PIPA creator launches, abandons, effort to expand email surveillance

PIPA co-author Patrick Leahy launched, then apparently abandoned, an effort to expand the government's email surveillance efforts this week, all conveniently packaged in an amendment that supposedly protects American's privacy.

According to CNet, it all started last year, when the Vermont Senator introduced amendments to the 1986 Electronic Communications Privacy Act, requiring law enforcement to obtain a warrant before reading emails and other messages, or locating a mobile device via GPS. That's all fine and dandy, but yesterday CNet broke the news that the amendment had been rewritten, and now expanded the government's surveillance powers. The rewritten amendment allows a whopping 22 agencies to access emails, direct message, and cloud documents with only a subpoena.

The original version of the amendment was supposed to have gone to vote back in September, but Leahy pushed it back and decided to rewrite it after the National District Attorneys' Association and the National Sheriffs' Association objected. Realizing his mistake in attempting to support privacy, Leahy apparently decided to go ahead and expand the already ludicrous surveillance powers.  Apparently, needing a warrant to read your emails "could have an 'adverse impact'" on criminal investigations, according to James Baker, the associate deputy attorney general.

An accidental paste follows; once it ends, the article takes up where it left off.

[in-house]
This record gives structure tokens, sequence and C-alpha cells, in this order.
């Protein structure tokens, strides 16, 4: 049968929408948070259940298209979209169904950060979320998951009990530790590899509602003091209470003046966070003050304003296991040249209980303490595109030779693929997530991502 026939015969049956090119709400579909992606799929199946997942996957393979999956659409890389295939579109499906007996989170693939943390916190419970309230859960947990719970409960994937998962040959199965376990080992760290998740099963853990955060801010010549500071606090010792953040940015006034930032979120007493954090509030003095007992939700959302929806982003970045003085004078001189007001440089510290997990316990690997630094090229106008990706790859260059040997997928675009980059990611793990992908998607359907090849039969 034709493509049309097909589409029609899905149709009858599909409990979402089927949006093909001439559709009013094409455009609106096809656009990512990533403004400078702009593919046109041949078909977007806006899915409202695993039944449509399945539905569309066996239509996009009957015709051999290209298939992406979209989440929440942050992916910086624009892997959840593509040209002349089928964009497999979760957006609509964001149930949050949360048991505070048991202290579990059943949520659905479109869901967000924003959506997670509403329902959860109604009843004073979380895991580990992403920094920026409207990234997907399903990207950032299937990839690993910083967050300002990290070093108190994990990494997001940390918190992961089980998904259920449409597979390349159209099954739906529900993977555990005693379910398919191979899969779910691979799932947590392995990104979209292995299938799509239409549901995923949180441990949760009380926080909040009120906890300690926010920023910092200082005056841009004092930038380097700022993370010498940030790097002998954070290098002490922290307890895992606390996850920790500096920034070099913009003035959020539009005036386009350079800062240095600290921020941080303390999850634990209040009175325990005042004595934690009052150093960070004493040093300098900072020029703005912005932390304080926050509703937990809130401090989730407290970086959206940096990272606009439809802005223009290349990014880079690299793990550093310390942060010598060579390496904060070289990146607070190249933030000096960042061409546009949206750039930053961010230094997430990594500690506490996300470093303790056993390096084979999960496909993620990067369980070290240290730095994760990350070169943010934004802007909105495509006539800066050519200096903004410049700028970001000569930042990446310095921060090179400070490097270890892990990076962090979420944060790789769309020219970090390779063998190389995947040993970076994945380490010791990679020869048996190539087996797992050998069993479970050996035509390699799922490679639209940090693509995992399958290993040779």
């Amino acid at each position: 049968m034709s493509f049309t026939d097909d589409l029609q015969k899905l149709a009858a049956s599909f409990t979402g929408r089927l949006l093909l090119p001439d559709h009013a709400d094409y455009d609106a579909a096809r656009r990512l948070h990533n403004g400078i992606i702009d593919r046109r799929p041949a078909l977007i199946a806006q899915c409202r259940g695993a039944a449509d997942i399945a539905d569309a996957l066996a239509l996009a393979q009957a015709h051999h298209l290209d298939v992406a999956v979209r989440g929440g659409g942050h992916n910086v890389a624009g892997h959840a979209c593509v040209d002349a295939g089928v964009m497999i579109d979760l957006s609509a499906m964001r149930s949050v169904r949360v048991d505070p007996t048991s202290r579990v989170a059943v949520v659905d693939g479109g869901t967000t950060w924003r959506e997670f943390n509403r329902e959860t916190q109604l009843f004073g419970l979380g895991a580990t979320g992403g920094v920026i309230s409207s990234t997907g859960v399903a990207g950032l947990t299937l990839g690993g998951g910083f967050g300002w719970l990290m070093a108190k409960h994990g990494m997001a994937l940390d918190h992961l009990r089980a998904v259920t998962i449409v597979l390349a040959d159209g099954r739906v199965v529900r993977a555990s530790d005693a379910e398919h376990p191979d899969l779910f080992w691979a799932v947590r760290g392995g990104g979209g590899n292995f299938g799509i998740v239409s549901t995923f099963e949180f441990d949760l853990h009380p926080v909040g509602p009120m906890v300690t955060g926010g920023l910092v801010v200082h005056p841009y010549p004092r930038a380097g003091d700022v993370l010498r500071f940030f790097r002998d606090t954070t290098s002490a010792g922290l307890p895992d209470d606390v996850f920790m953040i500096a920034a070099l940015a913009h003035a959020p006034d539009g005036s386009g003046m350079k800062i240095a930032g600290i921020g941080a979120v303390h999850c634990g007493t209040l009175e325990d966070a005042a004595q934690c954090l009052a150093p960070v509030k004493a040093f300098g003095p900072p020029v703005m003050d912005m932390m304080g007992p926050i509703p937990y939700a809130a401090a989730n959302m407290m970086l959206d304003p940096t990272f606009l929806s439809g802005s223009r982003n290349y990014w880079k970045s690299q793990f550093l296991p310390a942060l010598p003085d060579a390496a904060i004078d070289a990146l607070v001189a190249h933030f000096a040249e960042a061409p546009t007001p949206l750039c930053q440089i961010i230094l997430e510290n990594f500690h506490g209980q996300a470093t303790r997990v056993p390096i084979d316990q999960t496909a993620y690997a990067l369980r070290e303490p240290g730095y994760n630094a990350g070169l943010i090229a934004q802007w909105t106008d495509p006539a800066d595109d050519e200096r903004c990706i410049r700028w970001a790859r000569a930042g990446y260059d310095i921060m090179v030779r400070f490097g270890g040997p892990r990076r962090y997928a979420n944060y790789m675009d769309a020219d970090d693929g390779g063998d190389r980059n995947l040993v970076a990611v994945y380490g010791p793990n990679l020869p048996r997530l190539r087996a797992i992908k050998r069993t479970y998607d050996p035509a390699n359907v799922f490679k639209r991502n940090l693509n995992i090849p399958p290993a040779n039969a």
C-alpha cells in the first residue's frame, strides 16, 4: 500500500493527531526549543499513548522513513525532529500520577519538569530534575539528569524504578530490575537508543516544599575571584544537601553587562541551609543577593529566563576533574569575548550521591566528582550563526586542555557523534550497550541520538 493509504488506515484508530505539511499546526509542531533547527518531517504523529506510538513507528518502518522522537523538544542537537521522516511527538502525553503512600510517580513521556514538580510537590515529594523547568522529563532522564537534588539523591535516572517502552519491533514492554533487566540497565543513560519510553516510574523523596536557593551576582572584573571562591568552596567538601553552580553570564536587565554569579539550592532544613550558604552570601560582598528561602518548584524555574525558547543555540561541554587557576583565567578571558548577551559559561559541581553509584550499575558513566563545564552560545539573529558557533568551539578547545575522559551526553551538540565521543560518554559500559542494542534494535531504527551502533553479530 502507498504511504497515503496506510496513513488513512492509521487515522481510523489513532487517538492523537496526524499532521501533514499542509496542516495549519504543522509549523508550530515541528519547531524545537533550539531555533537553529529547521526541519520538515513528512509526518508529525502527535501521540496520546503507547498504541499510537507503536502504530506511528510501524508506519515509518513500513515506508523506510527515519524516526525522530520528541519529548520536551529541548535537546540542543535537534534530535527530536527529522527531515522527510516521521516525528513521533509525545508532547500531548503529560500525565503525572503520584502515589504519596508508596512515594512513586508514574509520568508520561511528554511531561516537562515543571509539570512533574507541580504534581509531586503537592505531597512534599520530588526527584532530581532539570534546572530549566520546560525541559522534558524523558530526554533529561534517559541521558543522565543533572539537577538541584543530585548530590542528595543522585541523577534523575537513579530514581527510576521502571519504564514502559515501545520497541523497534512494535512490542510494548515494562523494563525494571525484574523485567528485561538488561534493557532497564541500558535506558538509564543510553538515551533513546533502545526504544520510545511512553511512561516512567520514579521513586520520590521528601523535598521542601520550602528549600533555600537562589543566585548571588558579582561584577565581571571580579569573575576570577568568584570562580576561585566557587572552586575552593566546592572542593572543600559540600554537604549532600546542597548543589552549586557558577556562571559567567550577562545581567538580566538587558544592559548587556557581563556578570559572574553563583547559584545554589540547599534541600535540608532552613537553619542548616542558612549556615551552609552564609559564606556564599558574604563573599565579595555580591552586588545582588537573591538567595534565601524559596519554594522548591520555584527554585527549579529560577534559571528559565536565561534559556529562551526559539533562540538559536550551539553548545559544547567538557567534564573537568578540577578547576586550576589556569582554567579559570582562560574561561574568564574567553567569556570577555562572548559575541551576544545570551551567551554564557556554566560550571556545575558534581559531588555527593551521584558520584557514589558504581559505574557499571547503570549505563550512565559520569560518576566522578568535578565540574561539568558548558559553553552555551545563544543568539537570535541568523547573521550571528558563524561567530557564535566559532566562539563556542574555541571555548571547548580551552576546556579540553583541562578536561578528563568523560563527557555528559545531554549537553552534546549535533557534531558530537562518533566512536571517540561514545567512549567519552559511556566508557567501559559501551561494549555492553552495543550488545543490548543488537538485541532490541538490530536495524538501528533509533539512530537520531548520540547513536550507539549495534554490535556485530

At any rate, hours after CNet's article was published, Leahy sent out this tweet, apparently disowning his own amendment:

Abandoned or not, there's still plenty of reason to be suspicious, and everyone from privacy advocates to cloud service providers are fighting the amendments, all the while trying to expand protections for documents stored in the cloud.

Source: CNet | Image via Wikipedia

Previous Story
Clicking an email link gave hackers access to South Carolina's tax records
Next Story
Did a glitch cause a free Windows 8 app to be priced at $999.99?